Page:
(ii-A) For acquiring education against S.No 5 to 9 on Table of Remission, the scale of remission shall be allowed as under:
(a) for prisoners undergoing substantive
sentence upto two years; 4 months
(b) for prisoners undergoing substantive
sentence exceeding two years but not
exceeding six years; 6 months
(c) for prisoners undergoing substantive
sentence exceeding six years but not
exceeding ten years; 8 months
(d) for prisoners undergoing substantive
sentence exceeding ten years. 12 months
12. Medical Facilities
Rules 776 to 809 of Pakistan Prison Rules, 1978 deal with the medical treatment. Under Rule 787, in each prison a hospital for the treatment of sick prisoners is required to be established. In case of illness, the prisoners should be admitted in hospital for proper treatment. Rules also provide for proper medical care and special diet to the patients during their illness.
A number of prisoners made complaints that they were not being provided medicines, even for serious illness. In all prisons, the hospitals are without proper laboratories, equipments and necessary medicines. It is, therefore, recommended that in each prison, proper medical facilities be provided. A qualified medical officer should be appointed with appropriate adequate nursing staff. The medical officer should be provided residence on or near jail premises so as to be available for emergency treatment. In case of serious illness, the patient should be referred to appropriate government or private hospitals for treatment.
It is further recommended that necessary arrangement should also be made for periodic visits of psychologists, Psychiatrists, medical specialists, and sociologists to prisons, so as to help in diagnosing and giving appropriate treatment/medicine to patients.
It is also recommended that for cheap and effective medical treatment, homeopathic dispensaries may also be established in prisons.
Reportedly, approximately one-third of the total prison population consists of addicts, who need detoxification and regular treatment. It is, therefore, recommended that proper treatment for such addicts may also be arranged in jail hospitals or outside, in the public/private hospitals/clinics.
13. Under-trial Prisoners
In all prisons, about two third of jail inmates are under-trial prisoners. It is noticed that most of such under-trial prisoners are languishing in jails due to delays in the disposal of their cases. Delays occur, sometimes, due to non-availability of transport for bringing them to courts. Delays also occur due to late submission of challans, re-investigation by police and remand of cases by superior courts. It is alleged that some under-trial prisoners have already completed the prescribed period of their imprisonment in jails. Accordingly, it is recommended that the system of jail inspection be strengthened so that the judicial officers and judges of high courts regularly visit jails and give on-the-spot instructions regarding the cases of such of under-trial prisoners.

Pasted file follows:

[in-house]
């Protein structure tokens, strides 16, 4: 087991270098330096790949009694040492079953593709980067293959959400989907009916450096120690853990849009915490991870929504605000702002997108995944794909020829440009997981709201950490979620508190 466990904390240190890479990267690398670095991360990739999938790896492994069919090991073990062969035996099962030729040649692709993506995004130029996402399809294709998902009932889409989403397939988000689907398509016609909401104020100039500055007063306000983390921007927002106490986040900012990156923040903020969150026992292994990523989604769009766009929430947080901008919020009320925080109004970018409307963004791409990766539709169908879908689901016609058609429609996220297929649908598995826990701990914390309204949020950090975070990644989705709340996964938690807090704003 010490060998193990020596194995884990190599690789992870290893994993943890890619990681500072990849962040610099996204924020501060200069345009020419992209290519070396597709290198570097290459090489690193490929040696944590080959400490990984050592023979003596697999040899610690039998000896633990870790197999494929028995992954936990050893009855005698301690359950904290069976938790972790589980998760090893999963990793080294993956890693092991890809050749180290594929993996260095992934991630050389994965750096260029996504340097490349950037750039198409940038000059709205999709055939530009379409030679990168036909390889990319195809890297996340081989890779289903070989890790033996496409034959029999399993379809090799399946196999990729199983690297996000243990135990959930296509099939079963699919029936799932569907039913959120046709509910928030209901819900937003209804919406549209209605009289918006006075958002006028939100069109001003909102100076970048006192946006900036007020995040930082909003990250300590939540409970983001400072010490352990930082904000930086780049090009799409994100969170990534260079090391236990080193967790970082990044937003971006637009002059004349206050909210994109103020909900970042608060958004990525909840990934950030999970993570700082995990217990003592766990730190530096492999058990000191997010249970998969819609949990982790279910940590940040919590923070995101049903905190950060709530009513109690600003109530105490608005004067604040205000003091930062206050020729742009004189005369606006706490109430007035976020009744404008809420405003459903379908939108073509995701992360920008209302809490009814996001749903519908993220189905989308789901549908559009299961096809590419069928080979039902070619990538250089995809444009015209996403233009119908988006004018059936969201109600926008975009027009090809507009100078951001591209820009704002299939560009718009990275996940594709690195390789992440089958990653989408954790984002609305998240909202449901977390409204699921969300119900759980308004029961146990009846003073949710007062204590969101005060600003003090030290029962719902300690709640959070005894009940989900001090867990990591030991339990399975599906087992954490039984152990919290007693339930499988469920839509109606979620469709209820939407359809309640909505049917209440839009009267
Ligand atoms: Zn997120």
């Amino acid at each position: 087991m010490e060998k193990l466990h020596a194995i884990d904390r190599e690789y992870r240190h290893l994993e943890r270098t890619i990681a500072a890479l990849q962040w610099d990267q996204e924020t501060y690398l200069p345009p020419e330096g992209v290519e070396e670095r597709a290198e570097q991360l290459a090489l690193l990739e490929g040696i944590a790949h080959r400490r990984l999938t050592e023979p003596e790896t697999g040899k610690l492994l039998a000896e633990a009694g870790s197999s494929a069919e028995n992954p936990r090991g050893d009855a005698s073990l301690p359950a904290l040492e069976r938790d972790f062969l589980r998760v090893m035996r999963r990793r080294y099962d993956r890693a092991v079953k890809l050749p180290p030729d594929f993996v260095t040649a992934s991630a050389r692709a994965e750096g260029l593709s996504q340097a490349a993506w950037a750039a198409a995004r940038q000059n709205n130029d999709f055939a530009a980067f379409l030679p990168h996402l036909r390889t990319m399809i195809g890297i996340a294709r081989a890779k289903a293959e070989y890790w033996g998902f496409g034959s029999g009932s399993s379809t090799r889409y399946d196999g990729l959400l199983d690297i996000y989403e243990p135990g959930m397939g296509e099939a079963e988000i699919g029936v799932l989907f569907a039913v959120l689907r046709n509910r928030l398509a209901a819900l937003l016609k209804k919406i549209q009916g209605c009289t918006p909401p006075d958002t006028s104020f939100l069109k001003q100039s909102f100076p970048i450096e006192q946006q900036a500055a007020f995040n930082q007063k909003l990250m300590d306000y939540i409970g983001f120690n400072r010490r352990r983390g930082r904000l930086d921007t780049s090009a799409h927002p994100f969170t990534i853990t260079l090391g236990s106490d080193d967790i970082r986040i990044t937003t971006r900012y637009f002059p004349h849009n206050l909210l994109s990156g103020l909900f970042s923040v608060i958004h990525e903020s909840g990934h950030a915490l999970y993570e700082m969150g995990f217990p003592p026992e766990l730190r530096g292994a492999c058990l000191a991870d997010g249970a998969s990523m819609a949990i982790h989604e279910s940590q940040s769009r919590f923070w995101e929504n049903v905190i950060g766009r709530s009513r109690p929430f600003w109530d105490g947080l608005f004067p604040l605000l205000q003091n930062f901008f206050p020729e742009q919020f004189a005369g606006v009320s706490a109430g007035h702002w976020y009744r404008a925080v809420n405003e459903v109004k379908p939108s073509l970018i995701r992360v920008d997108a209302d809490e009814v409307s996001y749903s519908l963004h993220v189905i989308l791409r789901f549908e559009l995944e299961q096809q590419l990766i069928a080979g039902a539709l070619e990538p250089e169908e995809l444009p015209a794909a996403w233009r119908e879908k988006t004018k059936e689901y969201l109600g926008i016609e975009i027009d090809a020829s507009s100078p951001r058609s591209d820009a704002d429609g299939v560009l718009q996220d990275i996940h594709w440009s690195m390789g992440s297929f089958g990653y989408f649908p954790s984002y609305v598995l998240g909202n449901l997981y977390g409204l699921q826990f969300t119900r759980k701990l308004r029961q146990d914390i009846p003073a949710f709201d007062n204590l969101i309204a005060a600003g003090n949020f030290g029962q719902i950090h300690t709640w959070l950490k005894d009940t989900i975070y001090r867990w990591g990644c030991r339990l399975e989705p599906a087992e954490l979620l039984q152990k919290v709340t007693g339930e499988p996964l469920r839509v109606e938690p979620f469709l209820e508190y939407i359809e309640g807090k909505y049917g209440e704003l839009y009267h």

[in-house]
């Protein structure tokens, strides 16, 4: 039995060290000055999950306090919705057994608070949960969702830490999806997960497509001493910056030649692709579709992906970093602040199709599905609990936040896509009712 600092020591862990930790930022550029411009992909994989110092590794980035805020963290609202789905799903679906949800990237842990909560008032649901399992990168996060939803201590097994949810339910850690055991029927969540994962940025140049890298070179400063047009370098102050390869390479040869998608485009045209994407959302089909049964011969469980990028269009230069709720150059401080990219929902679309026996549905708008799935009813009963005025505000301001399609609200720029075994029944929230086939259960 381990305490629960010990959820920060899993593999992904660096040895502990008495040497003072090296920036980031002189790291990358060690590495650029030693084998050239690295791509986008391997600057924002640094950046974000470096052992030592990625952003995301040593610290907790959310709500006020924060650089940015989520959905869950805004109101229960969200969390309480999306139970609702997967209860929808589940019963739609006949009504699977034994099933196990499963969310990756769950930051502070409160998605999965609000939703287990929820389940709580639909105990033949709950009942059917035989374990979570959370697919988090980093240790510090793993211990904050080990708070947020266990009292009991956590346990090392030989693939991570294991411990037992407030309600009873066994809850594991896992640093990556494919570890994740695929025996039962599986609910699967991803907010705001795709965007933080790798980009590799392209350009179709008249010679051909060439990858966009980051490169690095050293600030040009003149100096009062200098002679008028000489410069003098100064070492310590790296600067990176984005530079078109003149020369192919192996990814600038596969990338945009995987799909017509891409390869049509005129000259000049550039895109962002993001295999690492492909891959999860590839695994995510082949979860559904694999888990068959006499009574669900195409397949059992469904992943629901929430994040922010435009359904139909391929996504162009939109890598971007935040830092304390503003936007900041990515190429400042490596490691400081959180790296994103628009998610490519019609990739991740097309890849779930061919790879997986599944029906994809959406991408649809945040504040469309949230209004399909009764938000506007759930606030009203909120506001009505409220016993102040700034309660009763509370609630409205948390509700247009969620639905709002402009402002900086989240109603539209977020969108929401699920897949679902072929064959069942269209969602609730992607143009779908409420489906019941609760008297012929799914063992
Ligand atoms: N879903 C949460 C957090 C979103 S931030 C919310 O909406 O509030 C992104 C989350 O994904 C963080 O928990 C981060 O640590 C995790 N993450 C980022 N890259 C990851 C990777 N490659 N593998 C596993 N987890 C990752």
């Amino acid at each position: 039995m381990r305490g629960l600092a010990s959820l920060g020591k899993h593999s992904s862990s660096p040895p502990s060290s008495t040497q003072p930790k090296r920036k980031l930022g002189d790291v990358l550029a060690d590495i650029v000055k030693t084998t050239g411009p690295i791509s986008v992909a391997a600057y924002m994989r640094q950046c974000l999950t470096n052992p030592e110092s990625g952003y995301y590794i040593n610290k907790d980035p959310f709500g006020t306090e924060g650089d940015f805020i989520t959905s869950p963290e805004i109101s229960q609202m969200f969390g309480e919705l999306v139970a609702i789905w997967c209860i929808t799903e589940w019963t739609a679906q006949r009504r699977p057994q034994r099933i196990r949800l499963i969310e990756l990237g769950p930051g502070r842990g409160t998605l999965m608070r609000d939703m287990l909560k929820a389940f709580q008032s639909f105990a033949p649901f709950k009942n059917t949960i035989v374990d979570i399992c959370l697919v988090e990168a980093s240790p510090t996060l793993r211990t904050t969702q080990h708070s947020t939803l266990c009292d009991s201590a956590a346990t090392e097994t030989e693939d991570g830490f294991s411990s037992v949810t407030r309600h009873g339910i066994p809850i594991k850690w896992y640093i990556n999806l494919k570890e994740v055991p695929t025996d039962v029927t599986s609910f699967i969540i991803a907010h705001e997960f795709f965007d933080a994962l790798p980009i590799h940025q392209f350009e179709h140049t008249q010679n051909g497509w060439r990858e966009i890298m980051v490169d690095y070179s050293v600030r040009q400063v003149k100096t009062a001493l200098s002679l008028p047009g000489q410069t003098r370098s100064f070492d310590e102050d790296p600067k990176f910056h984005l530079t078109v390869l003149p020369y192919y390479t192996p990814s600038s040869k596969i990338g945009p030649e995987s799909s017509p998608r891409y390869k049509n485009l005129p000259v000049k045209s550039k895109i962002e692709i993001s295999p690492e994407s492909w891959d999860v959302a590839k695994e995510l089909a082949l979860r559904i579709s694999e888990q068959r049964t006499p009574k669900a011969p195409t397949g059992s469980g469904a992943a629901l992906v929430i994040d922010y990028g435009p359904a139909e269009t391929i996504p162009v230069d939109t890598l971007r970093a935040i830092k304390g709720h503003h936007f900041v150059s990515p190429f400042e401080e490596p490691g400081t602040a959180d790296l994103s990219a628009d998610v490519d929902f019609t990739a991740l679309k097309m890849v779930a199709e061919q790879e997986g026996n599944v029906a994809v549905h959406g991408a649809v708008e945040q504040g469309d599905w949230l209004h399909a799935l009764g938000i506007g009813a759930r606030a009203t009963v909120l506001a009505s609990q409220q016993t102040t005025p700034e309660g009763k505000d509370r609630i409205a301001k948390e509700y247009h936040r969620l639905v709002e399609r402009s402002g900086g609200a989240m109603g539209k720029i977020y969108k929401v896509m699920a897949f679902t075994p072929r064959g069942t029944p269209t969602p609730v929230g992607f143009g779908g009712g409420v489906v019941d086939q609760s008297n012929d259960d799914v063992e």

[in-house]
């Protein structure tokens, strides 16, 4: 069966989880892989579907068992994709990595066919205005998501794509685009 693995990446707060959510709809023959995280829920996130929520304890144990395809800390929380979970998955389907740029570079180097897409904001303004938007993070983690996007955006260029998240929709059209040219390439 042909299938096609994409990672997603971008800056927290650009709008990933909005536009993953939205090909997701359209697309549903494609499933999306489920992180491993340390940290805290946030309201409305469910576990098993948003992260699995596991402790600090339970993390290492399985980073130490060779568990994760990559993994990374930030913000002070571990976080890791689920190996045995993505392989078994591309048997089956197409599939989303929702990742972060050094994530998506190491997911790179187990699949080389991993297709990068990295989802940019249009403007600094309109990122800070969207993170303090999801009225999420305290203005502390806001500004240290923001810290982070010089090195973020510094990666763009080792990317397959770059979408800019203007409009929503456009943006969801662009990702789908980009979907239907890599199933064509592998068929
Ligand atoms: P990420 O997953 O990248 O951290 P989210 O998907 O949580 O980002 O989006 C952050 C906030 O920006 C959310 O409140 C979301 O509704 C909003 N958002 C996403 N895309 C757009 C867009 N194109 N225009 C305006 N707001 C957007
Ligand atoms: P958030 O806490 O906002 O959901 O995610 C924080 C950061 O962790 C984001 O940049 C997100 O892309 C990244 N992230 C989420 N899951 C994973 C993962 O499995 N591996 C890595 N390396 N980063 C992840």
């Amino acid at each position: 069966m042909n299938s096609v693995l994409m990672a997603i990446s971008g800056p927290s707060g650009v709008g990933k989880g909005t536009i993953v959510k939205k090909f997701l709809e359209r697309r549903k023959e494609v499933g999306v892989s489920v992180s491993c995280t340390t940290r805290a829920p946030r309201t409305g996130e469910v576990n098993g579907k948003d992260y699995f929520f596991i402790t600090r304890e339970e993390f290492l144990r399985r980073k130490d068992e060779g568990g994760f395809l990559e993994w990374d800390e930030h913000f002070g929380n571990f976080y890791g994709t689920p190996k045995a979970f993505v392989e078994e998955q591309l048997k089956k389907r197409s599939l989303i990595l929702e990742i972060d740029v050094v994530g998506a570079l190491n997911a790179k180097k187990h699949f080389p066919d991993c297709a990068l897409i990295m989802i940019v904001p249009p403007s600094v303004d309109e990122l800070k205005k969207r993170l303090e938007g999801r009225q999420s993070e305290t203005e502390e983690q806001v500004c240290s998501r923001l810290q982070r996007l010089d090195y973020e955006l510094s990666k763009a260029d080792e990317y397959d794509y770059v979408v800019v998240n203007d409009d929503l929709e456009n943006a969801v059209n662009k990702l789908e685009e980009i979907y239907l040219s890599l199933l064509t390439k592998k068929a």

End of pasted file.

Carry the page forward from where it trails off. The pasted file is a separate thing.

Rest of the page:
14. Legal Aid/Assistance
There are often complaints that prisoners do not get any legal aid or assistance. Sometimes it is difficult for them to meet their counsels. Without proper legal aid/assistance, convicts and under-trial prisoners may not get expeditious trial. In this respect, instructions should be issued to jail Superintendents to ensure that prisoners do not have any difficulty in meeting their counsels. Similarly, applications for legal aid/assistance for indigent prisoners should be promptly forwarded to courts.
The Pakistan Bar Council Rules provide for legal aid/assistance to the needy/poor litigants. No adequate institutional arrangements, however, exist for the purpose. It is, therefore, recommended that the Pakistan Bar Council and provincial bar councils should make necessary arrangements for the purpose of setting up legal aid committees. The Government should consider extending to the bar councils, financial assistance for the purpose.
15. Meeting with Relations/Friends
Rules 552 to 562 of Pakistan Prison Rules 1978, provide for proper facilities so as to enable prisoners to meet their relatives and friends. The conditions of such meeting places are, however, stated to be deplorable. It is recommended that proper facilities, such as fans and chairs, etc should be made available in the meeting halls for the comfort of prisoners and their relatives/friends. Children, accompanied by parents or guardians, may also be allowed to meet their relations in prisons.
Prisoners with good conduct should be granted short term parole to meet their families and help them in tasks such as cultivation/harvesting of crops, etc.